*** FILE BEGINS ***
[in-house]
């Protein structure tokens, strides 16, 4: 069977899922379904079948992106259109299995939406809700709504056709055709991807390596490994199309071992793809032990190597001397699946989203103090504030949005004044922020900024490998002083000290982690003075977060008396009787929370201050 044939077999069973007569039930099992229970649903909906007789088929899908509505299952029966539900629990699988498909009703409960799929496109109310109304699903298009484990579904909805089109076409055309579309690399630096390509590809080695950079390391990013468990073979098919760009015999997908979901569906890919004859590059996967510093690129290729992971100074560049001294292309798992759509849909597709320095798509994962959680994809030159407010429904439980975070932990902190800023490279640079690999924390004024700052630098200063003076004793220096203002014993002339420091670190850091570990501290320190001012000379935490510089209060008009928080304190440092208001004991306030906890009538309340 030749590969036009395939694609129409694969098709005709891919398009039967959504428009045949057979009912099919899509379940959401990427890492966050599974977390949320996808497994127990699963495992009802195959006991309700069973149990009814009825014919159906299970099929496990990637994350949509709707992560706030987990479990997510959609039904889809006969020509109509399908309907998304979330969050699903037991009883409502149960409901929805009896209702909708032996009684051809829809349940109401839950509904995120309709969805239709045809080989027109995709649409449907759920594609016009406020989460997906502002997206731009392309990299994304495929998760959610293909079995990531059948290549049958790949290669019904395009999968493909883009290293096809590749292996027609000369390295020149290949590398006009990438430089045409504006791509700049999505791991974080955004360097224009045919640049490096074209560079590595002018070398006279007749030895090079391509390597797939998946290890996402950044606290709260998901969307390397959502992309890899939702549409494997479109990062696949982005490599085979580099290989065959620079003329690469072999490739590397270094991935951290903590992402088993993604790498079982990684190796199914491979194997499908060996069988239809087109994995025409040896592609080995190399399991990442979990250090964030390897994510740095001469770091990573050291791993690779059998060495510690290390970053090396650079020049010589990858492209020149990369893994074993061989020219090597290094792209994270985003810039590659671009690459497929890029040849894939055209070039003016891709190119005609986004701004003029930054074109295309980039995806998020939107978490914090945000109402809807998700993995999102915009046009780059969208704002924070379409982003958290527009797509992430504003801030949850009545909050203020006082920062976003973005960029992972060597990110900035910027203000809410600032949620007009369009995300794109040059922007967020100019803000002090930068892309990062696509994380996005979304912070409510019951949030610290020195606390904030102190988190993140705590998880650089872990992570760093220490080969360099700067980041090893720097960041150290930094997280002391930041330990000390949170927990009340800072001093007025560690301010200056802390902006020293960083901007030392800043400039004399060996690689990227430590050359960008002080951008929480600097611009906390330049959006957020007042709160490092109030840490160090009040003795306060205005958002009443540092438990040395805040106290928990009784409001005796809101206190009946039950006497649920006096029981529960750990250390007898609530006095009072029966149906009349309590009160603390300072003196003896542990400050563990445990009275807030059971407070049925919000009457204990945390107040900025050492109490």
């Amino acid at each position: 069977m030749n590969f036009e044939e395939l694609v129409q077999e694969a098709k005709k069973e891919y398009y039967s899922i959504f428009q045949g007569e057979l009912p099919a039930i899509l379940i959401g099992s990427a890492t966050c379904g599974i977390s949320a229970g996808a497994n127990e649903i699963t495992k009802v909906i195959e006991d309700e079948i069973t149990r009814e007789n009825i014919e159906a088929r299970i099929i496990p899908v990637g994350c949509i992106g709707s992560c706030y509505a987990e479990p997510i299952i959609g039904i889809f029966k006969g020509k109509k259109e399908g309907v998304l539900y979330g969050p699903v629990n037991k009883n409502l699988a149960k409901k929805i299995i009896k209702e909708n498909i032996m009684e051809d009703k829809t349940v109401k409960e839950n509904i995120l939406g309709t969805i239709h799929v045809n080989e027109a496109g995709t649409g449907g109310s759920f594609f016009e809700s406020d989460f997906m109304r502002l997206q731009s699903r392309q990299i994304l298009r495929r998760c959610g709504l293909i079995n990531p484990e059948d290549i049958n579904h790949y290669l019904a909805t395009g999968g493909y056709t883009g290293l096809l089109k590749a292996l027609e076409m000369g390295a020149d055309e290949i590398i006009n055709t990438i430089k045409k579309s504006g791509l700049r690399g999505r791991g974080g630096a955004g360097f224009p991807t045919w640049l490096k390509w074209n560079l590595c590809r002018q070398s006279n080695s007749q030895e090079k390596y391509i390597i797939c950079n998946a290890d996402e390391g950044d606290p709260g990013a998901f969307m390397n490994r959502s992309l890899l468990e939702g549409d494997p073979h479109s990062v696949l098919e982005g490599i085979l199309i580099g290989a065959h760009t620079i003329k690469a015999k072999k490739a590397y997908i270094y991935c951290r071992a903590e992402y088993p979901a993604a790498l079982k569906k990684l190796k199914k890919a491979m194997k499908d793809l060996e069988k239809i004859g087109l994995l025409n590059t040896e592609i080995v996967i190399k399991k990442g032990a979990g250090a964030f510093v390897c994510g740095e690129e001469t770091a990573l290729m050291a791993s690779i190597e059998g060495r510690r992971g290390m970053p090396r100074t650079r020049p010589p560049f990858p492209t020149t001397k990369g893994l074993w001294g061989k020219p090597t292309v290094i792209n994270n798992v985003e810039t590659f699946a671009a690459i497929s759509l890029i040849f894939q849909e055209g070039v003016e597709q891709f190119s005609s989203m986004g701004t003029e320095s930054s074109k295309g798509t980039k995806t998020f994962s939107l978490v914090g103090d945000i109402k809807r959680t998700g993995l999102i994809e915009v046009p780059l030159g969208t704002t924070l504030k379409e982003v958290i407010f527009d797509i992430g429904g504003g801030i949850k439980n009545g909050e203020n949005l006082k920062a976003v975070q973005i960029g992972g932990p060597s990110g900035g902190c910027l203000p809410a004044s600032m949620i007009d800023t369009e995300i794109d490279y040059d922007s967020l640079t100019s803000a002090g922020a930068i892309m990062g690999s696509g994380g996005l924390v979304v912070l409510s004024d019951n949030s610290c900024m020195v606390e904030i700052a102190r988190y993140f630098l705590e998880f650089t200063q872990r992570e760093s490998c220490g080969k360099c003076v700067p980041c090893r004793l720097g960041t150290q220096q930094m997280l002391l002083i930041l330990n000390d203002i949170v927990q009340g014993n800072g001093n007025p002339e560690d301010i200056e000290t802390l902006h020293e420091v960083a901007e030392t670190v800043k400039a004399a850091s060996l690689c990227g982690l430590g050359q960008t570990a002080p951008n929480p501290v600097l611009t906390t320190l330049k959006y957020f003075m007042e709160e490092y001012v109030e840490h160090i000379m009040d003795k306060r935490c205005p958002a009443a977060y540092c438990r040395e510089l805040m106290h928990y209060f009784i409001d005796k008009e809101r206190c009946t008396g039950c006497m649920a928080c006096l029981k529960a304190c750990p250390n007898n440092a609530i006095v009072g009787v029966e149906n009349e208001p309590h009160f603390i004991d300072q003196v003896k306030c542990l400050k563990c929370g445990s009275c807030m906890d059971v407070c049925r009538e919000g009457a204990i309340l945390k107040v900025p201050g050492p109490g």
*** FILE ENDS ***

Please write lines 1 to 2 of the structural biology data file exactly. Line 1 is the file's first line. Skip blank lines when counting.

[in-house]
């Protein structure tokens, strides 16, 4: 069977899922379904079948992106259109299995939406809700709504056709055709991807390596490994199309071992793809032990190597001397699946989203103090504030949005004044922020900024490998002083000290982690003075977060008396009787929370201050 044939077999069973007569039930099992229970649903909906007789088929899908509505299952029966539900629990699988498909009703409960799929496109109310109304699903298009484990579904909805089109076409055309579309690399630096390509590809080695950079390391990013468990073979098919760009015999997908979901569906890919004859590059996967510093690129290729992971100074560049001294292309798992759509849909597709320095798509994962959680994809030159407010429904439980975070932990902190800023490279640079690999924390004024700052630098200063003076004793220096203002014993002339420091670190850091570990501290320190001012000379935490510089209060008009928080304190440092208001004991306030906890009538309340 030749590969036009395939694609129409694969098709005709891919398009039967959504428009045949057979009912099919899509379940959401990427890492966050599974977390949320996808497994127990699963495992009802195959006991309700069973149990009814009825014919159906299970099929496990990637994350949509709707992560706030987990479990997510959609039904889809006969020509109509399908309907998304979330969050699903037991009883409502149960409901929805009896209702909708032996009684051809829809349940109401839950509904995120309709969805239709045809080989027109995709649409449907759920594609016009406020989460997906502002997206731009392309990299994304495929998760959610293909079995990531059948290549049958790949290669019904395009999968493909883009290293096809590749292996027609000369390295020149290949590398006009990438430089045409504006791509700049999505791991974080955004360097224009045919640049490096074209560079590595002018070398006279007749030895090079391509390597797939998946290890996402950044606290709260998901969307390397959502992309890899939702549409494997479109990062696949982005490599085979580099290989065959620079003329690469072999490739590397270094991935951290903590992402088993993604790498079982990684190796199914491979194997499908060996069988239809087109994995025409040896592609080995190399399991990442979990250090964030390897994510740095001469770091990573050291791993690779059998060495510690290390970053090396650079020049010589990858492209020149990369893994074993061989020219090597290094792209994270985003810039590659671009690459497929890029040849894939055209070039003016891709190119005609986004701004003029930054074109295309980039995806998020939107978490914090945000109402809807998700993995999102915009046009780059969208704002924070379409982003958290527009797509992430504003801030949850009545909050203020006082920062976003973005960029992972060597990110900035910027203000809410600032949620007009369009995300794109040059922007967020100019803000002090930068892309990062696509994380996005979304912070409510019951949030610290020195606390904030102190988190993140705590998880650089872990992570760093220490080969360099700067980041090893720097960041150290930094997280002391930041330990000390949170927990009340800072001093007025560690301010200056802390902006020293960083901007030392800043400039004399060996690689990227430590050359960008002080951008929480600097611009906390330049959006957020007042709160490092109030840490160090009040003795306060205005958002009443540092438990040395805040106290928990009784409001005796809101206190009946039950006497649920006096029981529960750990250390007898609530006095009072029966149906009349309590009160603390300072003196003896542990400050563990445990009275807030059971407070049925919000009457204990945390107040900025050492109490």